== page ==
Differences between stunted fusion and hemifusion were demonstrated by the action of membrane-impermeant amphipaths on transfer of aqueous dye. After the fusion protocol, treatment of WT–RBC pairs with membrane-impermeant amphipaths (e.g., 1 mM M-CPZ or 0.17 mM L-LPC) for 1 min did not facilitate CF redistribution (not shown), but, in contrast with the GPI cells, removal of the amphipaths from the external leaflets by washing with an agent-free solution induced some CF transfer (Fig. 5,F, arrow). Another difference between stunted fusion and hemifusion is that treatment of WT–RBC pairs with 20 μM S-LPC did not inhibit the redistribution of CF induced by 0.1 mM CPZ (not shown). In contrast, pretreatment of GPI–RBC pairs with S-LPC protected the HD against the action of CPZ (Fig. 8). Thus, the action of the amphipaths is clearly different for hemifusion induced by GPI-HA and the stunted fusion mediated by wild-type HA. Stunted fusion was also observed with HAb2 cells (a cell line expressing higher densities of HA than WT cells [Ellens et al., 1990]) when fusion was triggered with suboptimal conditions: room temperature rather than 37°C. Low concentrations of CPZ promoted pore enlargement with these cells in the same described manner.

Discussion

We have used amphipathic agents that insert into either inner or outer leaflets to evaluate how altering the curvature of each of the monolayers affects formation of fusion pores after stable hemifusion between GPI cells and RBCs. MPCAs induced pore formation when they were introduced into inner leaflets of hemifused cells and therefore into HDs. When inserted into outer leaflets, amphipaths did not promote aqueous dye spread. This study demonstrates that positive spontaneous curvatures of inner leaflets promote pore formation within an HD. Also, these agents promoted aqueous dye transfer when inserted within inner leaflets of cell pairs that exhibited stunted fusion.

The high concentrations of amphipaths, however, undoubtedly alter more than spontaneous monolayer curvatures. One can therefore argue that other altered properties account for our results. For example, the micelle-forming agents when acting on inner leaflets that constitute the HD may destabilize it by extracting lipids. Or the amphipaths may interact with cytoskeletal proteins or with integral membrane proteins excluded from the HD. But the effects of MPCAs on purely lipidic bilayers are consistent with formation of positive curvature lipidic pores. The theory of spontaneous monolayer curvature and how it is altered therefore provides a simple, unified, and non–ad hoc explanation for our fusion and bilayer breakdown data.

MPCAs Can Selectively Destabilize Hemifusion Diaphragms

CPZ and DB when inserted into lipid bilayers have been directly shown to confer positive spontaneous curvatures and inhibit HII-phase formation (Hornby and Cullis, 1981). TFP, along with CPZ and DB, exhibit phenomena expected of positive curvature amphipaths: they have high critical micelle concentrations (MacDonald, 1986; Binford and Palm, 1994) and lower the energy of pores in lipid bilayers (Fig. 4). At low concentrations, the partition coefficient of CPZ from aqueous solution into membranes is roughly 3,000 (Lieber et al., 1984). At equilibrium, CPZ could thus constitute as much as 50% of the membrane lipid for 1 mM in solution. However, significantly less amphipath probably inserted into membranes in our experiments. Equilibrium may not have been reached for the 1-min incubation with CPZ (the drug was incubated for several hours to measure the partition coefficient). Also, the partitioning of CPZ and M-CPZ into membranes saturates with increasing aqueous concentration (Zachowski and Durand, 1988).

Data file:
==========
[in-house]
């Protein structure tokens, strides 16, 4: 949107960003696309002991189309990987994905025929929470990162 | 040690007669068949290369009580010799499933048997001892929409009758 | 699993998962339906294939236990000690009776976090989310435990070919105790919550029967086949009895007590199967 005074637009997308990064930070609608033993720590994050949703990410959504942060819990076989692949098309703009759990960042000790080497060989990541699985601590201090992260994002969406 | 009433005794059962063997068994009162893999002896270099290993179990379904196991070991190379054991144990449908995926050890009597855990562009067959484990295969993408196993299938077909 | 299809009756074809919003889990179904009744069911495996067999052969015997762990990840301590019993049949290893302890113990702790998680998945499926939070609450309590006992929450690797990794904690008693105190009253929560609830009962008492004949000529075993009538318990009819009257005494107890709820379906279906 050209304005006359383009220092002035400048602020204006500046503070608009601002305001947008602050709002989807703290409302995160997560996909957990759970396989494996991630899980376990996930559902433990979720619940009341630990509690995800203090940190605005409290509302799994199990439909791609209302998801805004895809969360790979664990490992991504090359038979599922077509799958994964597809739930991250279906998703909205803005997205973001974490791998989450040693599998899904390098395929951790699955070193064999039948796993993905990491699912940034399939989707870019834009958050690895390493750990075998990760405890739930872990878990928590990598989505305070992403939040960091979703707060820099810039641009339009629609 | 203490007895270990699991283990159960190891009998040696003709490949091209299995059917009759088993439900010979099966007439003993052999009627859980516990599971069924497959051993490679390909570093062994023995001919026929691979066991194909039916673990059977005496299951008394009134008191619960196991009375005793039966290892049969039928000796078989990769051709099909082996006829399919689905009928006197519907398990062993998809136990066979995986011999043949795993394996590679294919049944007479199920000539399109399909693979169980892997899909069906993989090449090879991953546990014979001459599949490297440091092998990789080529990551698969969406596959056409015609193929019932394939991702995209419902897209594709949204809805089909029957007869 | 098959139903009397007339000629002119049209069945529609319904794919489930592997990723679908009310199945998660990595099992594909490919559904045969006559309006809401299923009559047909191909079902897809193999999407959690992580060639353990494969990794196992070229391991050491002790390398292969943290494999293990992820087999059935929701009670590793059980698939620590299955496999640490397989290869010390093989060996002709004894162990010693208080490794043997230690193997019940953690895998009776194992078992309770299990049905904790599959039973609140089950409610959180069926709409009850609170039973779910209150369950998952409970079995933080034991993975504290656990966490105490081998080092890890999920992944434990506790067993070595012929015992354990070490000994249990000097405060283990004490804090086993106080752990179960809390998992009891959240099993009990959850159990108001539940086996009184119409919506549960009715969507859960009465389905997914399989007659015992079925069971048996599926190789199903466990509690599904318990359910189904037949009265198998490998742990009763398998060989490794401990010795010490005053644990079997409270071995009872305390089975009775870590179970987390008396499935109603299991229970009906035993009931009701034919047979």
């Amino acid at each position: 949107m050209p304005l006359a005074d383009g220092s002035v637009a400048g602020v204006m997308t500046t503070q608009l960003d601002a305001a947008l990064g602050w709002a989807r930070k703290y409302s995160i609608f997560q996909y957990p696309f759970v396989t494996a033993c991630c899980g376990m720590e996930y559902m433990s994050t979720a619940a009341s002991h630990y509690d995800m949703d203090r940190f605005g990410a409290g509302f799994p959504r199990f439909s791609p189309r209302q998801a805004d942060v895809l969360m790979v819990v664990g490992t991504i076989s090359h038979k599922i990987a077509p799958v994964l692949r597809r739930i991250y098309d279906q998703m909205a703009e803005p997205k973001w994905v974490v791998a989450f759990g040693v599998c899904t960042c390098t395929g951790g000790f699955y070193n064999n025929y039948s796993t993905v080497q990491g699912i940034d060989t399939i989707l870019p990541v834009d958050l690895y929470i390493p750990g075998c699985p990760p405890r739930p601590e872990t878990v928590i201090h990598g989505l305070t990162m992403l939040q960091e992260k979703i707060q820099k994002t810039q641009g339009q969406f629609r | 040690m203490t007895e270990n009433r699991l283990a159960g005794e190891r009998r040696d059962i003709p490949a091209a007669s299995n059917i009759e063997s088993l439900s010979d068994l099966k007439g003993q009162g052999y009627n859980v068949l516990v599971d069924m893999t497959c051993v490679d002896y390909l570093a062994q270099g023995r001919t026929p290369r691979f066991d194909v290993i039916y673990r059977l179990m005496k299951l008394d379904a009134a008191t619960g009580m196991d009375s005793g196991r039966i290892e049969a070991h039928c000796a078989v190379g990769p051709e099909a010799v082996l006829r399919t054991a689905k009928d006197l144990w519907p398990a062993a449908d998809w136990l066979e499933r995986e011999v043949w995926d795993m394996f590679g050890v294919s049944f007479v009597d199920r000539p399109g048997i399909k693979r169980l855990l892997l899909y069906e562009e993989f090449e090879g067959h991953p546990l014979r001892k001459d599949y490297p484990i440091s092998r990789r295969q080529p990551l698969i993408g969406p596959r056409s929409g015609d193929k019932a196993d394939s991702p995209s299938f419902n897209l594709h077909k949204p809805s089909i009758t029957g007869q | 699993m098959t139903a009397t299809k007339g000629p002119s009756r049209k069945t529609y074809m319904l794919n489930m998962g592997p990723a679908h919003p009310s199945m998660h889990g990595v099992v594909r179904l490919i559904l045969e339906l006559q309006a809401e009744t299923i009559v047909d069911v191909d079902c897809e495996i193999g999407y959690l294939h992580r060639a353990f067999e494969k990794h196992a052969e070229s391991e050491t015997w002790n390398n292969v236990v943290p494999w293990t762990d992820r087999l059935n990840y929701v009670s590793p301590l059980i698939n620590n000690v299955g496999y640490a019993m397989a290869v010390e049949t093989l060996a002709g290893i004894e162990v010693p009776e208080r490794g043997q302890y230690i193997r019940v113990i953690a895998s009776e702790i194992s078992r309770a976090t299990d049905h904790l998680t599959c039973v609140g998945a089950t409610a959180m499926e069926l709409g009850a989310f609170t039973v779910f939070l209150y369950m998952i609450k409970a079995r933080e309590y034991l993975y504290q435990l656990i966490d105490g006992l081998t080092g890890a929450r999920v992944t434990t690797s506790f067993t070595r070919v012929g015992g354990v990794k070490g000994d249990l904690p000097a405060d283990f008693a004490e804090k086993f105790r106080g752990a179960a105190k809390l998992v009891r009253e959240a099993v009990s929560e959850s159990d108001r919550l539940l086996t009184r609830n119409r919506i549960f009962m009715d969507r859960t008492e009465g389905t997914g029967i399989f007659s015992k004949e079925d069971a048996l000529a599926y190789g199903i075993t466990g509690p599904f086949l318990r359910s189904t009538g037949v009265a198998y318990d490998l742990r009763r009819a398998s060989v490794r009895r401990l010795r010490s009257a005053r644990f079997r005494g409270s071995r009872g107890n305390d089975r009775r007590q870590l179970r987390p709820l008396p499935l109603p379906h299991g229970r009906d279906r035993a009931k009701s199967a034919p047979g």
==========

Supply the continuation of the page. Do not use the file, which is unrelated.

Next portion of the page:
With long times of incubation, MPCAs are lytic at the concentrations we used (Seeman, 1972; Lieber et al., 1984). By exposing hemifused cell pairs to MPCAs only briefly, however, lipidic pores subsequently formed in only the HD without causing cell lysis. The most likely explanation for selective targeting to the HD is that the agents preferentially accumulated within inner monolayers. This accumulation causes MPCAs to be present in both leaflets of the HD; these agents are therefore at a higher concentration than in the plasma membrane where they reside in only a single leaflet.

Preferential accumulation of material into one leaflet of a cell membrane creates mismatches in area between the two leaflets. According to the well-documented “bilayer couple hypothesis,” the resulting stresses are relieved by membrane bending toward the leaflet with excess material (Sheetz and Singer, 1974; Browning and Nelson, 1976; Steck, 1989). In other words, accumulation of material into inner leaflets of RBCs causes their membranes to bend inward into cup shapes; accretion of molecules into outer leaflets causes the RBCs to crenate outward. The MPCAs are cup-formers whereas M-CPZ and LPC are crenating agents (Deuticke, 1968; Sheetz and Singer, 1974). Even if MPCAs did not preferentially partition into inner leaflets, the fraction of the membrane-permeable amphipaths that did do so promoted the hemifusion-to-fusion transition: membrane-impermeant agents that only partition into outer leaflets, such as M-CPZ and LPC, did not promote the hemifusion-to-fusion transition. Also, the percentage of cell pairs undergoing the transition correlated with the fraction of CPZ in the neutral membrane-permeable form.